CSI: New York--'Necrophilia Americana'

By Kristine Huntley
Posted at March 23, 2006 - 10:16 PM GMT

See Also: 'Necrophilia Americana' Episode Guide


A woman is found dead and covered in flesh eating beetles, Necrophilia Americana, in one of the exhibits at the Manhattan Museum of Science. Mac and Stella study the body, noting that the beetles escaped from another exhibit in the museum. Mac discovers part of a drawing, and Stella notes the diorama is undisturbed, meaning the body was dumped there. Only one museum employee is unaccounted for--Ceci Astor, whose ID card is found next to a bloody 14th century knife by another exhibit. Mac is surprised to find a frightened young boy hiding by another exhibit and coaxes him out. Across town, Detective Flack shows Danny to the body of Jim Morrison, a stockbroker killed at a construction site. Danny finds a can of insulation foam, which may be the murder weapon. Hammerback confirms as much in the morgue--the insulation was shoved down James' throat, filling and blocking his airway.

Mac takes the boy to the hospital to be examined, and is surprised when Ceci's sister Carolyn shows up with her boyfriend Stewart Decaro. She puts pressure on Mac to question the boy and find out who killed her sister, but Mac sends her away. Back at the lab, Lindsay analyzes a trace powder found on the beetles while Stella prints the knife. She only gets a hit on one of the two sets of prints found on the knife, to Jose Martinez, a security guard at the museum. Jane Parsons shows up at the hospital to take DNA and trace from the boy, and both she and Mac notice a bruise on his arm that appears to have been made by a ring worn by Ceci Astor. Mac takes the boy back to the station, where he notices the corner of paper from the crime scene was torn from a page in the child's comic book. When Stella brings Jose Martinez in for questioning, he recognizes the boy, calling him Sam. Sam reacts to, calling out, "Dad!" to Jose.

In the morgue, Drs. Hawkes and Hammerback cook up a detergent bath to remove the rest of the tissue from Ceci Astor's body to determine the cause of death. They discover it at the base of her brain stem--a large hole indicating sharp force trauma. Stella interrogates Jose about the knife, but he tells her he sometimes touches the exhibits after the museum closes. When she asks about Sam, he tells her Sam's mother is dead. Danny gets a print off the foam can that matches a man named George Clark, out of jail after serving time for assault. George works at the construction site, and he confesses to Danny and Flack that he got into a scuffle with Jim after the man cracked the window of his car, but George backed off after Jim offered him money to fix the window. Danny looks at the window and extracts a small white fleck from it.

Jane has a surprising piece of news for Mac: Sam is not Jose's biological son. Mac sits with the boy and asks about his comic book, which revolves around a child pursued by an evil man named Kinsen. Lindsay and Hawkes go to Ceci's apartment and discover a woman named Elena there. She claims she works for Ceci, but she's holding a thick wad of cash. Lindsay spots a photo of Elena with Sam and Jose, and finds a folder with adoption papers in it, which she takes back to the lab and analyzes, only to learn they are fake. Hawkes analyzes blood under Elena's nails, but it matches Jose. They apparently had some sort of fight. A vial of blood the CSIs discovered in Ceci's refrigerator proves more enlightening--it's Sam's, and it's proves that he's Ceci's nephew. Mac goes to Carolyn and confronts her with the knowledge. She admits to getting pregnant young with her boyfriend Stewart, but Ceci convinced her to give up the child when Stewart went to jail for drug use. Ceci arranged to have Sam adopted, but when Stewart got out of jail, Carolyn decided she wanted her child back.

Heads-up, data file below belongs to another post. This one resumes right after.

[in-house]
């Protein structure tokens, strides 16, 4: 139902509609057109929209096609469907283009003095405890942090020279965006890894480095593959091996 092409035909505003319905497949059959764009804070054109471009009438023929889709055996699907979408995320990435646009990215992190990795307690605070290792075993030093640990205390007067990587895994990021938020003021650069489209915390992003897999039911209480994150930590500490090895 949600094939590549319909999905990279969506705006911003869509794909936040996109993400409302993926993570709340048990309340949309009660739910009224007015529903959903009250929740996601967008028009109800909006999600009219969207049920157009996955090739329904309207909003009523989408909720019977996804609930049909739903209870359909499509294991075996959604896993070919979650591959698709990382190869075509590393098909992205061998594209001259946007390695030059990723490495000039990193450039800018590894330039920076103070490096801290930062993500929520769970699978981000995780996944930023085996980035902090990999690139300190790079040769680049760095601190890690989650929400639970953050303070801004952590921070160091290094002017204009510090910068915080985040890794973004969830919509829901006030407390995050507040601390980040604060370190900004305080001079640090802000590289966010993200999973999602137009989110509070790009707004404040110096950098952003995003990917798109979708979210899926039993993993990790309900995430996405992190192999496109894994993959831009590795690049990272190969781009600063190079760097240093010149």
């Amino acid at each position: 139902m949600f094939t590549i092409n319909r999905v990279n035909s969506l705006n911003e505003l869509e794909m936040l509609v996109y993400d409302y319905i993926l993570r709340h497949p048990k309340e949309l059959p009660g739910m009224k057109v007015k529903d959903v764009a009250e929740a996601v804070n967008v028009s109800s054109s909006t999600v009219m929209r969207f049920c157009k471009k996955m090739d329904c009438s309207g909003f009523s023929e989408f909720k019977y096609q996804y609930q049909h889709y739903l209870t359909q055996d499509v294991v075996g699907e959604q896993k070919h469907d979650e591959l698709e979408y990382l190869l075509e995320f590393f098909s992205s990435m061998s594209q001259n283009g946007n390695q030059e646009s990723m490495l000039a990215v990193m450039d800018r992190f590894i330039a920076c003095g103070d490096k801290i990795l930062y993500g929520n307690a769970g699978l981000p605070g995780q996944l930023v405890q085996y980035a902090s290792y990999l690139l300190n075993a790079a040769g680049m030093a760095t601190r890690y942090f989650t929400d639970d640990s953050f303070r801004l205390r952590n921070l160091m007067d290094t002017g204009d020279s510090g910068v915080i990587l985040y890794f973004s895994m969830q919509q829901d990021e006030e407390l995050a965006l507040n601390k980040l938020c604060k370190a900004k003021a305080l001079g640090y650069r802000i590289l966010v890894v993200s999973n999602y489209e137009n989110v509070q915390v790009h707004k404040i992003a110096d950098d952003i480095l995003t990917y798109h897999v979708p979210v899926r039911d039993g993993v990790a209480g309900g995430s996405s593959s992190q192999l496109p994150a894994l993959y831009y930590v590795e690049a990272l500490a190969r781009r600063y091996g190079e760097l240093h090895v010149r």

Danny has analyzed the trace from the crime scene and George's window and tells Flack it all leads back to golf. The CSI and the detective return to the scene and find a golf ball from Five Boroughs Golf with the initials F.O.B. on it, a drainage pipe in the concrete that served as a hole, and two different trajectory markings from the balls on the concrete, on straight and the other angled. The pair head to Five Boroughs Golf, which proves to be an urban golfing club, where people literally use the city as a golf course. The president recognizes Jim but doesn't recall any members with the initials F.O.B. Back at the labs, Mac shares a meal with Sam, who it seems would prefer to eat candy. Sam tells him more about Kinsen in his comic book, and Mac talks him into trying to describe for a sketch artist the man who pursued him in the museum. The drawing proves to be fruitless, as it turns out to be a representation of Kinsen from the comic book. But Mac realizes he's working the wrong angle and returns to the museum, to Sam's hiding place, and discovers candy wrappers. How did Sam get the money for the chocolate bars? Did the killer give it to him? Mac and Stella pull bills from the machine and discover a twenty among them with a bloody fingerprint.

Danny and Flack examine the pictures of the urban golfer club members. They focus on one Harry Vernon, when they learn he just left rehab--he's a "Friend of Bill." Danny and Flack confront Harry, who played a round of golf with Jim the day before. Jim, a much more talented player, berated Harry, and crowed that he would be winning the $10,000 bet they made. Harry finally snapped and sprayed the foam in his mouth to shut him up, but immediately regretted his actions when he saw they were fatal. The tests on the twenty-dollar bill in Mac's case lead to Stewart, Carolyn's boyfriend. It's his print on the dollar bill, in Ceci's blood. Infertile after his heavy heroin use, Stewart wanted to reclaim Sam as much as Carolyn did. He blackmailed Jose by threatening to have Elena deported, and made him bring Sam to the museum. When Ceci tried to interfere, he killed her. Case closed, Mac confronts Carolyn, who still intends to try to get Sam back, and the stoic CSI promises to be present at the custody hearing. Mac looks on as Sam is reunited with Jose and Elena, his parents.